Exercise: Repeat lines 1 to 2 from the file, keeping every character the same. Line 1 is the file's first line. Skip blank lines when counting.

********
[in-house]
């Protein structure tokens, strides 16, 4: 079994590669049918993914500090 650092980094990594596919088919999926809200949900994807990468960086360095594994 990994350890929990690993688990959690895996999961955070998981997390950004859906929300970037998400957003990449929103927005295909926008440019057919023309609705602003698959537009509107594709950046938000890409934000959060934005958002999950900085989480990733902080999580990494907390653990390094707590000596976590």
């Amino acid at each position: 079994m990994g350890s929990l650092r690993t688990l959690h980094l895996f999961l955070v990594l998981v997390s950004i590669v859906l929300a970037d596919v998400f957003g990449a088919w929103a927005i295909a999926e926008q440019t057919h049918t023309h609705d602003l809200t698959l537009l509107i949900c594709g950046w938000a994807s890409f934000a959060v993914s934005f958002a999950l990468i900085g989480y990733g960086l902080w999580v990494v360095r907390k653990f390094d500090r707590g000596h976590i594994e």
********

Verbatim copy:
[in-house]
């Protein structure tokens, strides 16, 4: 079994590669049918993914500090 650092980094990594596919088919999926809200949900994807990468960086360095594994 990994350890929990690993688990959690895996999961955070998981997390950004859906929300970037998400957003990449929103927005295909926008440019057919023309609705602003698959537009509107594709950046938000890409934000959060934005958002999950900085989480990733902080999580990494907390653990390094707590000596976590």